When I believe that I am fundamentally fine, the illness loses power and substance.  I can see it as the mischief-maker it is.  Like the Norse god, Loki, it causes chaos—serious chaos—but it is not the whole story.  Loki is a lesser god in the Norse pantheon, and bipolar disorder can be a lesser player in the entirety of my life.

At least that’s the story I’m telling myself these days.  I’ll see how the myth plays out.

Winter Solstice

The World Tree

by Carol Singer

Surely, deeply, a holy Tree grows in your heart.

Ancient wisdom is there in a touch of its bark.

Its joyous leaves catch Heaven’s light,

The roots are strong with Earth’s own might,

To keep you through the longest night

And lead you out of the dark.

∞ ∞ ∞

The longest night of the year.

For those of us with bipolar disorder, this day is more than simply the beginning of winter.  It’s a reminder that even the darkest nights end, the deepest depressions, the craziest mania.  While in the dark, we can’t see an ending, we can’t feel the Earth turning and tilting.  But the Universal cycles continue nevertheless.  Winter Solstice reminds us of the turning and the promise of Light returning.

An image often associated with Winter Solstice is Yggdrasil, or the World Tree.  In Norse mythology, it embodies the concepts of renewal, it’s branches reaching into Heaven, and it’s roots into the Earth and Beyond.

Today, I invite you to take a moment from your day to mark the Solstice.  Remember yourself with branches reaching into the Divine and roots deep in the safe, warm Earth.  Standing tall in the dark, feel the moment of Light returning.  Feel the promise fulfilled.  Breathe, and be at peace.

Waiting to Exhale

This weekend our spiritual group will gather in Minneapolis to study with our teacher via Skype.  I’m thrilled for so many reasons.  First, I love all these people.  We’ve gone through workshops, intensives and Teacher Training together.  We’ve shared deeply, laughed and cried, and helped each other in times of crises.  This is my spiritual community, the folks who get me.  When I’m with them, it’s like exhaling after holding my breath under water for a long time.  Such a relief.

Second, even though Melanie won’t be there in the flesh, we still get the benefit of her electronic presence.  Everyone needs a teacher, someone who plants markers along the path, someone who will point out those markers when the way gets treacherous and dim.  I started working with Melanie in 1999, several years before my mental break and the point where my life changed so drastically.  If not for the work she did with me on awareness and energetics during those early years, I’d be dead now.  More than any doctor, therapist, medication or hospitalization, Melanie gave me the tools to deal with being bipolar.  I’m so very grateful to her.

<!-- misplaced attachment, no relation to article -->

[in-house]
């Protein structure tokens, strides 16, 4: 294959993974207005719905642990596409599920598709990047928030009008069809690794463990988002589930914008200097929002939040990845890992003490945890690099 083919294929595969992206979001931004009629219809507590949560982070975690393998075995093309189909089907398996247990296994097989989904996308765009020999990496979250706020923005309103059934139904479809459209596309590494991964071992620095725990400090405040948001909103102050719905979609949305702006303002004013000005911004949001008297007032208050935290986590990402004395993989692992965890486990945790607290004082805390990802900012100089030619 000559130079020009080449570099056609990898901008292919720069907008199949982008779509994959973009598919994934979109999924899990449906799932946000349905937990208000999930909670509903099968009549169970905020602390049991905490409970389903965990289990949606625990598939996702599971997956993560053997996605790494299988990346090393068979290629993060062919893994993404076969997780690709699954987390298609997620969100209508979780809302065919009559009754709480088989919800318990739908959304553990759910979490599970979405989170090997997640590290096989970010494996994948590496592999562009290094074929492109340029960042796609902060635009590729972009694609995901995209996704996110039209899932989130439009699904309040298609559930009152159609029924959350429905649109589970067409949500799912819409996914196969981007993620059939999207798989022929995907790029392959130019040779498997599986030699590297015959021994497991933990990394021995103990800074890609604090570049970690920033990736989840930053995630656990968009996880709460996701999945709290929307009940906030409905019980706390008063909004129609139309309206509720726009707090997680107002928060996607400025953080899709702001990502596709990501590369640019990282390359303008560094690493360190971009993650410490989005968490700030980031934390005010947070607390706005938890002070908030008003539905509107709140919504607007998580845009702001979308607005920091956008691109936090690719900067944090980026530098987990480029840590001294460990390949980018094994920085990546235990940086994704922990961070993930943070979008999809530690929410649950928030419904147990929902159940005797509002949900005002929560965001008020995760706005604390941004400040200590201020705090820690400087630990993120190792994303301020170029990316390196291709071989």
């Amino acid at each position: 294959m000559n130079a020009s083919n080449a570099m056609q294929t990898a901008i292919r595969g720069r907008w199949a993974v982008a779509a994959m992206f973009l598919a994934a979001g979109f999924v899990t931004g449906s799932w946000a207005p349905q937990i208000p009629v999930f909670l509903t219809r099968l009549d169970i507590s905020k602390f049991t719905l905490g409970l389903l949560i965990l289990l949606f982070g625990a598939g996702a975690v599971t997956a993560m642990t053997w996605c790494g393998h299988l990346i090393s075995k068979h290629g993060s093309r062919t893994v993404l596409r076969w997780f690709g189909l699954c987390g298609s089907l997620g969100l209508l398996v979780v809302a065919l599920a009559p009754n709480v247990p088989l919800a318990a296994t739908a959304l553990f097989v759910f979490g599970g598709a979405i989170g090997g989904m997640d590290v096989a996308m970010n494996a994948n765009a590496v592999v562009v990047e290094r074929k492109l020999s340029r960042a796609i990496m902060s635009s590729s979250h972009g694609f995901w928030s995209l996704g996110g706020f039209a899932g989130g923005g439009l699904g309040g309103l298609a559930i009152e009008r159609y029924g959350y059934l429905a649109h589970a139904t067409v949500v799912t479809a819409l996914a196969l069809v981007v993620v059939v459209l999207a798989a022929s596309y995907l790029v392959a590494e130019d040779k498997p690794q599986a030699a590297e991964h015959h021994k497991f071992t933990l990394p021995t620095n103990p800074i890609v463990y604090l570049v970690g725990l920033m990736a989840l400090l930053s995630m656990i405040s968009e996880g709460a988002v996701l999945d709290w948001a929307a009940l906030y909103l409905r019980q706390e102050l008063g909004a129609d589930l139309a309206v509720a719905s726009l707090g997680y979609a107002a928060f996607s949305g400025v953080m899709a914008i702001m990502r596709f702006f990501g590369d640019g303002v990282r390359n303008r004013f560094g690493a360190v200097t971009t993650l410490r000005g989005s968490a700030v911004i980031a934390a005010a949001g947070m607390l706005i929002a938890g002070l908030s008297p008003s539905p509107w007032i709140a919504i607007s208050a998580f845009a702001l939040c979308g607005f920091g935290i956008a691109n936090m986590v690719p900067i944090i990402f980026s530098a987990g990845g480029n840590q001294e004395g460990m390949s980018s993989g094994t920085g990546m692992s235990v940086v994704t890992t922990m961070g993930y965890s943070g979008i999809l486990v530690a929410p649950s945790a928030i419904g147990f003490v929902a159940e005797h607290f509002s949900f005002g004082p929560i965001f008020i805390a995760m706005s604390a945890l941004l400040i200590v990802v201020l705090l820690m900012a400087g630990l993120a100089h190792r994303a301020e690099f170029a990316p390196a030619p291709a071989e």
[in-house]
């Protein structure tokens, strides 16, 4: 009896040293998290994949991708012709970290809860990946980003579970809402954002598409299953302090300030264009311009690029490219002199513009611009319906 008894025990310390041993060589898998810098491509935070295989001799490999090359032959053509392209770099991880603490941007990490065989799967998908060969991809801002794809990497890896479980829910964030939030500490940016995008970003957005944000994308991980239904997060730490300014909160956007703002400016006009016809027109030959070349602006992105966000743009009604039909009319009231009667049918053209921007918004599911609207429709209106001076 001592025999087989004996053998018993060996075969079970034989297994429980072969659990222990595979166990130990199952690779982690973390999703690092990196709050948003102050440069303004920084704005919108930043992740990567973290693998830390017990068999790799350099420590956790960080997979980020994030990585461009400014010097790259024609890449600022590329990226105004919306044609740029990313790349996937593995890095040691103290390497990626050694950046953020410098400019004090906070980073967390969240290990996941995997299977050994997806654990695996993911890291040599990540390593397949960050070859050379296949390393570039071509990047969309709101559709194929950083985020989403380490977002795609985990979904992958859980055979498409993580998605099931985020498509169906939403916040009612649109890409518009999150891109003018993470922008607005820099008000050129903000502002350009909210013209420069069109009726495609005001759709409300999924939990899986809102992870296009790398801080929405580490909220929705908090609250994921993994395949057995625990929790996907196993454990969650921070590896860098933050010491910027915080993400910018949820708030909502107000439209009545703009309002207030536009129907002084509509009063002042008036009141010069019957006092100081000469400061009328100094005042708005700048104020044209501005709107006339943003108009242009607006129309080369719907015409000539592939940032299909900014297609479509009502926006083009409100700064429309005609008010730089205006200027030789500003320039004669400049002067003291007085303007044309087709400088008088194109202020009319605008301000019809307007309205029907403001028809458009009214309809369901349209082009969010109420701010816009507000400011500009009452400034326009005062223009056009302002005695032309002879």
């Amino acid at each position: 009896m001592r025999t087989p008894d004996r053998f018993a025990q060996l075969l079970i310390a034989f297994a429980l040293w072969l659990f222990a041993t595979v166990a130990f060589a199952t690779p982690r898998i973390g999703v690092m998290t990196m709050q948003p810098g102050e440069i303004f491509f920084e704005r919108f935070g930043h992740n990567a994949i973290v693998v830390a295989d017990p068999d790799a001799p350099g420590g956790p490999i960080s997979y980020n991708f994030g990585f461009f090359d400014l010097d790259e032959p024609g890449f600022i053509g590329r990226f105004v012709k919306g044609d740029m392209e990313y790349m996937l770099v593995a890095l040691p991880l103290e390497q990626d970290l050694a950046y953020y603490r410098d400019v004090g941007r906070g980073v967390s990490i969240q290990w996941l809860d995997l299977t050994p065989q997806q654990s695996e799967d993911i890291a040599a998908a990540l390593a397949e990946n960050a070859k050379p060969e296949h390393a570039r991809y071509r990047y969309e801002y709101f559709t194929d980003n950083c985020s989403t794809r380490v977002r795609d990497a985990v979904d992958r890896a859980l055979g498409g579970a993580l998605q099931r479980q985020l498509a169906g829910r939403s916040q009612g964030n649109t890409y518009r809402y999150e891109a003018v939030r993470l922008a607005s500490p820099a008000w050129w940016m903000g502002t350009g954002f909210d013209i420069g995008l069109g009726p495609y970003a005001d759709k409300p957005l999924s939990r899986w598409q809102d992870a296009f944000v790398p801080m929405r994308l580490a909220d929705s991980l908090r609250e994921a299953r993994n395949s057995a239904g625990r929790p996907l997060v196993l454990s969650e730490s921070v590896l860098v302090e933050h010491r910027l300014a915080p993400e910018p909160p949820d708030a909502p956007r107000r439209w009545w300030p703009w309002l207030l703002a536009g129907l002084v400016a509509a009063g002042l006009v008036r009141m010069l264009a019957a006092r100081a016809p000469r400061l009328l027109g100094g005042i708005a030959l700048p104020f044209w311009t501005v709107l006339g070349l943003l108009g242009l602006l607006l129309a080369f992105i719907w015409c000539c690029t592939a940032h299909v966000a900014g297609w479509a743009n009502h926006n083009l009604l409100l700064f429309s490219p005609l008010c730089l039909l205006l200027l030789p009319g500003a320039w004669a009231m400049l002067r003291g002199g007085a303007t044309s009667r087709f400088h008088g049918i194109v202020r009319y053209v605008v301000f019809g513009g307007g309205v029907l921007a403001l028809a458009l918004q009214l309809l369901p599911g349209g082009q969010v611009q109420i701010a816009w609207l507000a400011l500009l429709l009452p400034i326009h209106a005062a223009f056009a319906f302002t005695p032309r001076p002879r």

And while I love the people I’m going to be with and my teacher, the sheer joy of going on a road trip almost eclipses them both.  It’s been a year since I’ve spent the night out of town.  Driving an hour to “the big city” for the day breaks my budget, so anything more than that is something I don’t even consider anymore.  I love to travel, but I’ve gotten used to my smaller life.  As my friend Deb says, “It is what it is.”

Thanks to my meditation buddies and the other folks in Minnesota, I can still participate in our training sessions.  Tonight, I’ll stay with my friend Barb, and in the morning we’ll pile into her van with the other folks from meditation and hit the road.  Ahh!  There’s nothing like getting the dust blown off!  I love to watch the landscape roll by.  This time of year, everything will be greening, farmers will be in the fields, calves and lambs will be scampering in the pastures.  When I used to travel on my own, I’d load up the CD player with my best singing tunes and yodel to my heart’s content.  We won’t be doing that in the van, but thoughtful, meandering conversations will stretch our voices and hearts in a different way.